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Cell Stem Cell. 2018 Apr 5;22(4):514-528.e5. doi: 10.1016/j.stem.2018.03.011.

Reciprocal Signaling between Glioblastoma Stem Cells and Differentiated Tumor Cells Promotes Malignant Progression.

Author information

1
Division of Regenerative Medicine, Department of Medicine, University of California, San Diego, San Diego, CA, USA.
2
Division of Regenerative Medicine, Department of Medicine, University of California, San Diego, San Diego, CA, USA; Department of Pathology, Case Western Reserve University, Cleveland, OH, USA; Department of Molecular Medicine, Cleveland Clinic Lerner College of Medicine of Case Western Reserve University, Cleveland, OH, USA.
3
Division of Regenerative Medicine, Department of Medicine, University of California, San Diego, San Diego, CA, USA; Department of Pathology, Case Western Reserve University, Cleveland, OH, USA.
4
Institute of Pathology and Southwest Cancer Center, Southwest Hospital, The Third Military Medical University, and The Key Laboratory of Tumor Immunopathology, The Ministry of Education of China, Chongqing, China.
5
Department of Molecular Medicine, Cleveland Clinic Lerner College of Medicine of Case Western Reserve University, Cleveland, OH, USA.
6
Department of Genetics and Genome Sciences, Case Western Reserve University, Cleveland, OH, USA.
7
Department of Stem Cell Biology and Regenerative Medicine, Cleveland Clinic Lerner Research Institute, Cleveland, OH, USA.
8
Brain Tumor Biology, Danish Cancer Society Research Center, Strandboulevarden 49, Copenhagen 2100, Denmark.
9
Department of Pathology, Case Western Reserve University, Cleveland, OH, USA.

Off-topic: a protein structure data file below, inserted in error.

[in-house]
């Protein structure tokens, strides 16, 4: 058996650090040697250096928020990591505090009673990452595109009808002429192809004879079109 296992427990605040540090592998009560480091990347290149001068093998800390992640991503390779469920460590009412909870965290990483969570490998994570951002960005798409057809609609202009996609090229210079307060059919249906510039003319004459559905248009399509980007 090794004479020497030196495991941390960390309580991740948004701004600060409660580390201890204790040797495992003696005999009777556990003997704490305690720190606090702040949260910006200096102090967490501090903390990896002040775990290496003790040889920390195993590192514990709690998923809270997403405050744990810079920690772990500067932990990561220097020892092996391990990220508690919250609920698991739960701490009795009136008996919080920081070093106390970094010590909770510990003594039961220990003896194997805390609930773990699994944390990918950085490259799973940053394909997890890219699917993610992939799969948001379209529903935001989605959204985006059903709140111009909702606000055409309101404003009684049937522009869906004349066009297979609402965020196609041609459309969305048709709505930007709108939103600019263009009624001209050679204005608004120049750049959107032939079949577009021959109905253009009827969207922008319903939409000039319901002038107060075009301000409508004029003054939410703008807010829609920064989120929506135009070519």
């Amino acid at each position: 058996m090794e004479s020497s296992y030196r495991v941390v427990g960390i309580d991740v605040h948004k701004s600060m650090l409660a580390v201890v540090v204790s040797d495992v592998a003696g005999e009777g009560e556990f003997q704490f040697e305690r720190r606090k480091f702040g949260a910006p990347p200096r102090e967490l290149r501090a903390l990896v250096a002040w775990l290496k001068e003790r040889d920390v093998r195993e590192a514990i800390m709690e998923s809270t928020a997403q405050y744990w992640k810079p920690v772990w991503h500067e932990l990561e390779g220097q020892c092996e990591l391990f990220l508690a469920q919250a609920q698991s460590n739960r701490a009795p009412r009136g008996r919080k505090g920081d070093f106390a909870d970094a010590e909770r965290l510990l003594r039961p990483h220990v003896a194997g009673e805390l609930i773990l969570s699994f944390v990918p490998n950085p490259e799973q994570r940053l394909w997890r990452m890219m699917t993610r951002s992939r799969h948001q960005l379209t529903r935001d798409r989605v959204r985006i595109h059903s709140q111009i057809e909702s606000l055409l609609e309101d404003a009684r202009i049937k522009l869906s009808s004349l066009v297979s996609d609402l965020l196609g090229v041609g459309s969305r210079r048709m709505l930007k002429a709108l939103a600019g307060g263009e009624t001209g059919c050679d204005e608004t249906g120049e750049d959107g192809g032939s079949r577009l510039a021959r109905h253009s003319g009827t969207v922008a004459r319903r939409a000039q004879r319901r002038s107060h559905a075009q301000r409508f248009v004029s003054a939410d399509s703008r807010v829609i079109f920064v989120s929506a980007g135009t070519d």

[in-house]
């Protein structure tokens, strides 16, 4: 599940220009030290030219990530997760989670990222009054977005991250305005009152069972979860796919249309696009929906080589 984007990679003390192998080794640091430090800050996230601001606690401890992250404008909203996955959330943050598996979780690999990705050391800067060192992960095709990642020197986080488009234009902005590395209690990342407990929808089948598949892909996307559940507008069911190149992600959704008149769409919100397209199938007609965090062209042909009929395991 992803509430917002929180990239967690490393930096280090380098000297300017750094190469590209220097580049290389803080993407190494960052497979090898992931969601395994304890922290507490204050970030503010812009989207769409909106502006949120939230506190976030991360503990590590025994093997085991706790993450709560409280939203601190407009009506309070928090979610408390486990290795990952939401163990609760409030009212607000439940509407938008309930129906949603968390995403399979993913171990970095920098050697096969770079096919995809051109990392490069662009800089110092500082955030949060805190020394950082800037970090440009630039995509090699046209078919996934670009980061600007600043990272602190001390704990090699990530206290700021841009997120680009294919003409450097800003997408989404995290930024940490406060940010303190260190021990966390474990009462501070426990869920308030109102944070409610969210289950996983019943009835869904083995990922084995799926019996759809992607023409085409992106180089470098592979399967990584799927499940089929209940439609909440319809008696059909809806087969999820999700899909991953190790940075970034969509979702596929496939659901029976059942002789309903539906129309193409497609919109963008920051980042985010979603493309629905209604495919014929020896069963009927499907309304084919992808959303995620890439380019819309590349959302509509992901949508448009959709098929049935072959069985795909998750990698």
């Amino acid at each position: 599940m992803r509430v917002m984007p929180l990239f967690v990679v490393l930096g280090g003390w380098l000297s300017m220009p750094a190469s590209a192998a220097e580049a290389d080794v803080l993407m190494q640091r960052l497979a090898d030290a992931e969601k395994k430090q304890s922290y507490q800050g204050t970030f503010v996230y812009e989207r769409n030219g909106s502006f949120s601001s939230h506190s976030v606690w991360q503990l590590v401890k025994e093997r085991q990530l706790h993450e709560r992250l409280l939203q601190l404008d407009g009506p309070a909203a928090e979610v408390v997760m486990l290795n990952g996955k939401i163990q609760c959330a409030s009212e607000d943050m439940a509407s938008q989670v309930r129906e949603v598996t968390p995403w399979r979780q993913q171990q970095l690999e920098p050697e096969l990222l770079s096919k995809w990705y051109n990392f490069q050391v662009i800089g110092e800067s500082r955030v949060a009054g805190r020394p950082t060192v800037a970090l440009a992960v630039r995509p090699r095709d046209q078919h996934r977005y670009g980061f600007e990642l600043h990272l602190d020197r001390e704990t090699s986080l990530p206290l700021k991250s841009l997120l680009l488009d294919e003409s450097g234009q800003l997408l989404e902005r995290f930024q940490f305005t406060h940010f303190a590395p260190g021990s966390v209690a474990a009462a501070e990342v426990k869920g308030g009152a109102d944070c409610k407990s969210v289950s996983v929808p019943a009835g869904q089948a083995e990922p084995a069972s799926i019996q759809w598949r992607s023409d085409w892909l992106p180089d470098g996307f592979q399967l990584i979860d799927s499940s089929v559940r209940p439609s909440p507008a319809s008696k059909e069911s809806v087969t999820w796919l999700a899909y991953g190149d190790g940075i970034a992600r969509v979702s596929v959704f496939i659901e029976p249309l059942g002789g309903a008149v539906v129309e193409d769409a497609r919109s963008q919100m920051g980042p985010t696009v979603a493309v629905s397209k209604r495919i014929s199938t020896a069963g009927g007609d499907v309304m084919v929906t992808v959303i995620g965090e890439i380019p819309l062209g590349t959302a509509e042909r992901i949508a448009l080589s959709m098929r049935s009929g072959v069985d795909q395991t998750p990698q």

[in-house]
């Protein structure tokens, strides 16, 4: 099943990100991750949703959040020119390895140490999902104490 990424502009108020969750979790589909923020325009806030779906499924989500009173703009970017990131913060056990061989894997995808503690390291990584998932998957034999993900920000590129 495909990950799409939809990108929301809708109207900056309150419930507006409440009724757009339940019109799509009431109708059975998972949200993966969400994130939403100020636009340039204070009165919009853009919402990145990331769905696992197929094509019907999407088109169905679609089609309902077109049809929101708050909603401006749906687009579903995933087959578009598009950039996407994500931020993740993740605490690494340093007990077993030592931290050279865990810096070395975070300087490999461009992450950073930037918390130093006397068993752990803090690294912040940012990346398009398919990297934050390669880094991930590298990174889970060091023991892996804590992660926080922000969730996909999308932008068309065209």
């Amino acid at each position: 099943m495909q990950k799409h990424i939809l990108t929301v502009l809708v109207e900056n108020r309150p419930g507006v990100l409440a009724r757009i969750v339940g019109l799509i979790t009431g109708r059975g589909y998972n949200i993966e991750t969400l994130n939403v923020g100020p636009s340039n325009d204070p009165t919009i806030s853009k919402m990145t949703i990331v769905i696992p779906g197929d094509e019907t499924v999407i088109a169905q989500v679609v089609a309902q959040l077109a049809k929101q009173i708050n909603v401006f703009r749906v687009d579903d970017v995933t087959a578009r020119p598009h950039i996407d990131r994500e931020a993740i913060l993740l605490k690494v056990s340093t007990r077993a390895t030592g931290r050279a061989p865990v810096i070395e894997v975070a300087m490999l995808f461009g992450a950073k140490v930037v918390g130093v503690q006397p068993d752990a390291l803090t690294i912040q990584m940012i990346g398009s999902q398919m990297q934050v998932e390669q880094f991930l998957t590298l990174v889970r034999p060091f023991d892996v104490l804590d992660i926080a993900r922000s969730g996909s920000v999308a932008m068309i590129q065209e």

10
Department of Pediatrics, Baylor College of Medicine, Houston, TX, USA.
11
Division of Regenerative Medicine, Department of Medicine, University of California, San Diego, San Diego, CA, USA. Electronic address: drjeremyrich@gmail.com.

Abstract

Glioblastoma is the most lethal primary brain tumor; however, the crosstalk between glioblastoma stem cells (GSCs) and their supportive niche is not well understood. Here, we interrogated reciprocal signaling between GSCs and their differentiated glioblastoma cell (DGC) progeny. We found that DGCs accelerated GSC tumor growth. DGCs preferentially expressed brain-derived neurotrophic factor (BDNF), whereas GSCs expressed the BDNF receptor NTRK2. Forced BDNF expression in DGCs augmented GSC tumor growth. To determine molecular mediators of BDNF-NTRK2 paracrine signaling, we leveraged transcriptional and epigenetic profiles of matched GSCs and DGCs, revealing preferential VGF expression by GSCs, which patient-derived tumor models confirmed. VGF serves a dual role in the glioblastoma hierarchy by promoting GSC survival and stemness in vitro and in vivo while also supporting DGC survival and inducing DGC secretion of BDNF. Collectively, these data demonstrate that differentiated glioblastoma cells cooperate with stem-like tumor cells through BDNF-NTRK2-VGF paracrine signaling to promote tumor growth.

KEYWORDS:

BDNF; NTRK2; VGF; cancer stem cell; differentiated glioma cell; glioblastoma; glioma stem cell; neurotrophin

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